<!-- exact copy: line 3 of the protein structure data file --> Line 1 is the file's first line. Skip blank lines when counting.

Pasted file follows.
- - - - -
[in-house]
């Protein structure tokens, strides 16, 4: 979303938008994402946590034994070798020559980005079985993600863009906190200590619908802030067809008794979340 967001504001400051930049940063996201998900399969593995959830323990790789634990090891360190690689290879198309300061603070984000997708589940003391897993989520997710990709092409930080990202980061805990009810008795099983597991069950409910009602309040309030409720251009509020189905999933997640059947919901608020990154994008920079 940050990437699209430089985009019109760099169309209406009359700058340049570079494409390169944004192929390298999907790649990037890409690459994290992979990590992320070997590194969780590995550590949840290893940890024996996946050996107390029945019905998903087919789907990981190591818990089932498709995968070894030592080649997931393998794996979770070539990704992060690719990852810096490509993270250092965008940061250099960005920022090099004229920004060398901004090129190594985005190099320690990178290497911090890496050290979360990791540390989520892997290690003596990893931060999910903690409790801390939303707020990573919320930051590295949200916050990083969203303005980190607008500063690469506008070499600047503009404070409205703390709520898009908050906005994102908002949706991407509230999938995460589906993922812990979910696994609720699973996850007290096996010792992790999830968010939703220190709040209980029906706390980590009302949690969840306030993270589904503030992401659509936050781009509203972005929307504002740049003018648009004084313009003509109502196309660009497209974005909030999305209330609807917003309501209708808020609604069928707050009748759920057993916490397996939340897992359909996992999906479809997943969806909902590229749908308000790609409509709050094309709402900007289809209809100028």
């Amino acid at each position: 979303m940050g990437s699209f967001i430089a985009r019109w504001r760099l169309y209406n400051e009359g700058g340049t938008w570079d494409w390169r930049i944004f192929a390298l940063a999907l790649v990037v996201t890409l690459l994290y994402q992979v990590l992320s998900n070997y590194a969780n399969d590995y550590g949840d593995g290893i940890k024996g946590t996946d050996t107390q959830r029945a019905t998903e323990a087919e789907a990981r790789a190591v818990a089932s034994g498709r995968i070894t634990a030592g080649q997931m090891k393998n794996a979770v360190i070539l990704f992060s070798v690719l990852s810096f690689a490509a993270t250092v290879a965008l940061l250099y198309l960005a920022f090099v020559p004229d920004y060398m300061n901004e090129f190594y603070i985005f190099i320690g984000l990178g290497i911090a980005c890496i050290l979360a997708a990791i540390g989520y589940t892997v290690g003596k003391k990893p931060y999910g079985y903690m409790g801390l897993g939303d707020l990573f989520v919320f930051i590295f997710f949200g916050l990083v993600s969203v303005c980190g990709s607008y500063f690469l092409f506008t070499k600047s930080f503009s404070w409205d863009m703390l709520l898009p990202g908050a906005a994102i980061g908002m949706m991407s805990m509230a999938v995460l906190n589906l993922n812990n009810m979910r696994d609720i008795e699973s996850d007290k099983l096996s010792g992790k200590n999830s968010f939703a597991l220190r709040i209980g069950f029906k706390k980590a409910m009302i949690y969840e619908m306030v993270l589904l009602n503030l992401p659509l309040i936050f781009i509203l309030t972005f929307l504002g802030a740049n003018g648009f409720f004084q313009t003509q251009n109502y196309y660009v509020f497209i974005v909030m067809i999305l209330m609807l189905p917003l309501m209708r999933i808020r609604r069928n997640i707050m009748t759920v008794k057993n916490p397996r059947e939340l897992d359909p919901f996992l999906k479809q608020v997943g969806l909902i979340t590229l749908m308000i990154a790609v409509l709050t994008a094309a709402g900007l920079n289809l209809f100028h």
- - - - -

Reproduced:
């Amino acid at each position: 979303m940050g990437s699209f967001i430089a985009r019109w504001r760099l169309y209406n400051e009359g700058g340049t938008w570079d494409w390169r930049i944004f192929a390298l940063a999907l790649v990037v996201t890409l690459l994290y994402q992979v990590l992320s998900n070997y590194a969780n399969d590995y550590g949840d593995g290893i940890k024996g946590t996946d050996t107390q959830r029945a019905t998903e323990a087919e789907a990981r790789a190591v818990a089932s034994g498709r995968i070894t634990a030592g080649q997931m090891k393998n794996a979770v360190i070539l990704f992060s070798v690719l990852s810096f690689a490509a993270t250092v290879a965008l940061l250099y198309l960005a920022f090099v020559p004229d920004y060398m300061n901004e090129f190594y603070i985005f190099i320690g984000l990178g290497i911090a980005c890496i050290l979360a997708a990791i540390g989520y589940t892997v290690g003596k003391k990893p931060y999910g079985y903690m409790g801390l897993g939303d707020l990573f989520v919320f930051i590295f997710f949200g916050l990083v993600s969203v303005c980190g990709s607008y500063f690469l092409f506008t070499k600047s930080f503009s404070w409205d863009m703390l709520l898009p990202g908050a906005a994102i980061g908002m949706m991407s805990m509230a999938v995460l906190n589906l993922n812990n009810m979910r696994d609720i008795e699973s996850d007290k099983l096996s010792g992790k200590n999830s968010f939703a597991l220190r709040i209980g069950f029906k706390k980590a409910m009302i949690y969840e619908m306030v993270l589904l009602n503030l992401p659509l309040i936050f781009i509203l309030t972005f929307l504002g802030a740049n003018g648009f409720f004084q313009t003509q251009n109502y196309y660009v509020f497209i974005v909030m067809i999305l209330m609807l189905p917003l309501m209708r999933i808020r609604r069928n997640i707050m009748t759920v008794k057993n916490p397996r059947e939340l897992d359909p919901f996992l999906k479809q608020v997943g969806l909902i979340t590229l749908m308000i990154a790609v409509l709050t994008a094309a709402g900007l920079n289809l209809f100028h």